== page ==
Accidents while cooking in the kitchen account for half of the fires started in the home, a new publication by the Department of Housing reveals.
The set of recommendations published today are in addition to existing guidance on the Department’s website.
The Framework for Enhancing Fire Safety in Dwellings where concerns arise encourages homeowners to use oil or gas fired heating systems instead of open fires or portable gas heaters. A safe alternative, the report says, is the fixed electric convector heater.
There are some obvious no-nos such as not smoking in bed and overloading electrical sockets. But here are some tips you may not have thought of:
- Do not use a pan for deep frying, instead use thermostatically controlled deep fat fryers.
- Get into the habit of closing doors at night. If you want to keep a child’s bedroom door open, close the doors to the lounge and kitchen; it might help to save their life if there is a fire.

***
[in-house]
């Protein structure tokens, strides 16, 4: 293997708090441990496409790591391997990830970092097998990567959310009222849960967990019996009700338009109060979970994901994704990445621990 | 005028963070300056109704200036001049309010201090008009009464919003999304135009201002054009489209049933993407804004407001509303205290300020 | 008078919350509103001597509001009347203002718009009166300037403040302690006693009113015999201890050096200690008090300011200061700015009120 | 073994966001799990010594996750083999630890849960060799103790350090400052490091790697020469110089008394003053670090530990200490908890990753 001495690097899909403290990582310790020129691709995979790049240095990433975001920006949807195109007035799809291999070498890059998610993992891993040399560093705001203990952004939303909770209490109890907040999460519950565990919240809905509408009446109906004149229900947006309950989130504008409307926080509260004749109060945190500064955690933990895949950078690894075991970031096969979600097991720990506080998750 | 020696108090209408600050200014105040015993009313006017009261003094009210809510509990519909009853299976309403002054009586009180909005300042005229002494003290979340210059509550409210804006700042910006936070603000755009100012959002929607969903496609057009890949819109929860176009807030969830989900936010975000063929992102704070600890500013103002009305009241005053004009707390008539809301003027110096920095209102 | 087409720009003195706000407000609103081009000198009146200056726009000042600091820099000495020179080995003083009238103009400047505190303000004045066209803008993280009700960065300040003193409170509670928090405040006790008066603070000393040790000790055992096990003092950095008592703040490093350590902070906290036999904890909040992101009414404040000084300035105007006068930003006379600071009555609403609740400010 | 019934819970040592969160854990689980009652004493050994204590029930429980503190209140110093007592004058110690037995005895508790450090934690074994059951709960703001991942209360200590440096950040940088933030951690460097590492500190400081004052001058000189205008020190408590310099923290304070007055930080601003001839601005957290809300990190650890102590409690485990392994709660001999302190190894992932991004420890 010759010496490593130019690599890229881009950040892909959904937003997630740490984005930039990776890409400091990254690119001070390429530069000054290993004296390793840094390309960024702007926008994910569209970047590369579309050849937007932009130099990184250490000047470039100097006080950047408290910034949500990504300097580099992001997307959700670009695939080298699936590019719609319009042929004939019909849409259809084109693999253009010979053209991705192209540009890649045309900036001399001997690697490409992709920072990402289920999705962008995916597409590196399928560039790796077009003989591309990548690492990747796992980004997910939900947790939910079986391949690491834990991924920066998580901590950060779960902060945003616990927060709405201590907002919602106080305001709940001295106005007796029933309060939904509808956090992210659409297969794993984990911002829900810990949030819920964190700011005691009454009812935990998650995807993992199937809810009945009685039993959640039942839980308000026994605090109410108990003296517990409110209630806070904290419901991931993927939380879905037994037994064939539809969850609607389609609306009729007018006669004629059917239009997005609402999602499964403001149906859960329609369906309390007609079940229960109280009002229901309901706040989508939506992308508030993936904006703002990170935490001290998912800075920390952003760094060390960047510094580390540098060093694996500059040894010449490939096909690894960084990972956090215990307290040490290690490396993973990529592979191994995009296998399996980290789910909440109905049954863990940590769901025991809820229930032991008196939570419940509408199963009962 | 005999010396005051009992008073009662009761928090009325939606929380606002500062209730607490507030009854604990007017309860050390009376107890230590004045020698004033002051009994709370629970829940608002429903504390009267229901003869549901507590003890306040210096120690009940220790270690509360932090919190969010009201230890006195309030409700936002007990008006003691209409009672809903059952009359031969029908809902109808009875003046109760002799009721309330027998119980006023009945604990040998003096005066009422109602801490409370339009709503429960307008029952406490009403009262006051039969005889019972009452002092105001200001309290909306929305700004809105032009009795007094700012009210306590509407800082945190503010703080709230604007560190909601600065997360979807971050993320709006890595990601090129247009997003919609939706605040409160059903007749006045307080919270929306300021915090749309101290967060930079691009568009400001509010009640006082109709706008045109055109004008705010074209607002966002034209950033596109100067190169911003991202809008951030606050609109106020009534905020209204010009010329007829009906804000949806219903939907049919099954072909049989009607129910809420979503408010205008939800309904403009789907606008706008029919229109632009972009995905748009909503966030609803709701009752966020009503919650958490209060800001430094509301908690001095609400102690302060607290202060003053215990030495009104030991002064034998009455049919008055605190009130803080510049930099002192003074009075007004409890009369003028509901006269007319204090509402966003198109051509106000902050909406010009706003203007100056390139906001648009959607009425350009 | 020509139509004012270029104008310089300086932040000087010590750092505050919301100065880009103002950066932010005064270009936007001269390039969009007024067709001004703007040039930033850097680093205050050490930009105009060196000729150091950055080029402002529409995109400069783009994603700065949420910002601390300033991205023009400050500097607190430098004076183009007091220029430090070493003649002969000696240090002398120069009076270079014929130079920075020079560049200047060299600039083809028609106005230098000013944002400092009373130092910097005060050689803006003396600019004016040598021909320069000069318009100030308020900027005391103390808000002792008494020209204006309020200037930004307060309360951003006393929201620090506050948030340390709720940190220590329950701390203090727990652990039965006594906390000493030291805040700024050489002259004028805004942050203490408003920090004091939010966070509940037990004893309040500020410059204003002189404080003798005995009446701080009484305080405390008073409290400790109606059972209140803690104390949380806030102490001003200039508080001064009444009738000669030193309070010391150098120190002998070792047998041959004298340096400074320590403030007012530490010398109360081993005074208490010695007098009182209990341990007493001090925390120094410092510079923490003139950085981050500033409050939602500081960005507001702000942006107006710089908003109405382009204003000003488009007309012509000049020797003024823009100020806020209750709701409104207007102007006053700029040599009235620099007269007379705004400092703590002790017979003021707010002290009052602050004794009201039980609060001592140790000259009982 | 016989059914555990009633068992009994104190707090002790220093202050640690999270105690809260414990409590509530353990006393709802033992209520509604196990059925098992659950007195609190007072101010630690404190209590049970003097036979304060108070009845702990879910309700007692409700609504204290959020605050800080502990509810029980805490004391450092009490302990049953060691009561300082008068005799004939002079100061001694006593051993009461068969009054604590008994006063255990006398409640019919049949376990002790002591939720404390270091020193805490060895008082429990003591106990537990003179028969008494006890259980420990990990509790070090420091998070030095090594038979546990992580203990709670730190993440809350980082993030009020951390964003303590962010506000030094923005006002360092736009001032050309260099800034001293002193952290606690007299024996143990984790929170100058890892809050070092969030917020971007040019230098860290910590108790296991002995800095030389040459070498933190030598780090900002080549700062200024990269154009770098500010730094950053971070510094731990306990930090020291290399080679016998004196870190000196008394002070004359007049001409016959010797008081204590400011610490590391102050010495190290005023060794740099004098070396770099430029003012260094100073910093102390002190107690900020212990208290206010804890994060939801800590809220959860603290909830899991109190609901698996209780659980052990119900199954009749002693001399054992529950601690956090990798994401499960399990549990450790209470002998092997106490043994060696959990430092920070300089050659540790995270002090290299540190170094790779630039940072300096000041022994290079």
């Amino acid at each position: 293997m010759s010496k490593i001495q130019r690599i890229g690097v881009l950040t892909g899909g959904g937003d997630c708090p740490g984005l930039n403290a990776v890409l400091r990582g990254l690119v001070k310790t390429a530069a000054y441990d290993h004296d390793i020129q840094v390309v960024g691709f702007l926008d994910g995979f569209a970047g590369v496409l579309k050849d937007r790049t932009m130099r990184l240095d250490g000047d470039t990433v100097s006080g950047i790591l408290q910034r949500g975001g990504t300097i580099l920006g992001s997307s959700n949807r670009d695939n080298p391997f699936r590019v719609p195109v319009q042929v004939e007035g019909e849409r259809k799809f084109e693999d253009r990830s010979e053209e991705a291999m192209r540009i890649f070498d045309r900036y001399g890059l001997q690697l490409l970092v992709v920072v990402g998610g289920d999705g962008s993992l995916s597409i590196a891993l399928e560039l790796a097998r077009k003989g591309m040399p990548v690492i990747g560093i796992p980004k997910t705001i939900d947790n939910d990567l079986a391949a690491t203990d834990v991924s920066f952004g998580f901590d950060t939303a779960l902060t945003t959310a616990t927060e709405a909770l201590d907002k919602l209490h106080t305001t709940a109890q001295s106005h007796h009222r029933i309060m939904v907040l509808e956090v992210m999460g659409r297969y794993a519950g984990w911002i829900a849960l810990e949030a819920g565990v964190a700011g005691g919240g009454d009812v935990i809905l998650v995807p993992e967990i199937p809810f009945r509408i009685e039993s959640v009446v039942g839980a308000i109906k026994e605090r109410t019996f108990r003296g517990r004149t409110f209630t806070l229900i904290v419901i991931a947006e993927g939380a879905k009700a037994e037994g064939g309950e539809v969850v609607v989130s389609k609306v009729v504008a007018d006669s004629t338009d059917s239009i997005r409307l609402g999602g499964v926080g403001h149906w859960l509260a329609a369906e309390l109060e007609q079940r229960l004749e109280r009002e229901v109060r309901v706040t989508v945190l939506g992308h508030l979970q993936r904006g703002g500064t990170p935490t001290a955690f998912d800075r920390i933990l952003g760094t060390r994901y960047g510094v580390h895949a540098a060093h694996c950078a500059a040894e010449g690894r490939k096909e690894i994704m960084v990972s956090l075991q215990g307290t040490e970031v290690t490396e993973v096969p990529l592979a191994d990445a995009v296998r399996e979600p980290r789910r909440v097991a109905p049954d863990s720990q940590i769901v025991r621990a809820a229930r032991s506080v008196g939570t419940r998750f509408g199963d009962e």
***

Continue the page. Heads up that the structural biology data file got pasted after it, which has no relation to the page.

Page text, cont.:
- Do not leave the TV or other electrical appliances on standby as this could cause a fire. Always switch it off and unplug it when it is not in use.
- Ensure there is no storage in escape routes.
Another one of the recommendations was: “Take care when you are tired.”
For houses at risk, the document lists first-aid firefighting equipment that can be brought into the home, including dry powder extinguishers and fire blankets, but these require training to be used correctly.
However if you are in the room where the fire starts, the advice is not to try to extinguish it but to leave the room, close the door and call emergency services.
There are also details about how to put a fire plan in place.
Framework for Enhancing Fire Safety in Dwellings where concerns arise was written by fire consultants Eamon O’Boyle & Associates and is aimed at homeowners and professional advisors.
For more about fire safety in the home see our article in the Autumn 2017 issue of Selfbuild magazine.
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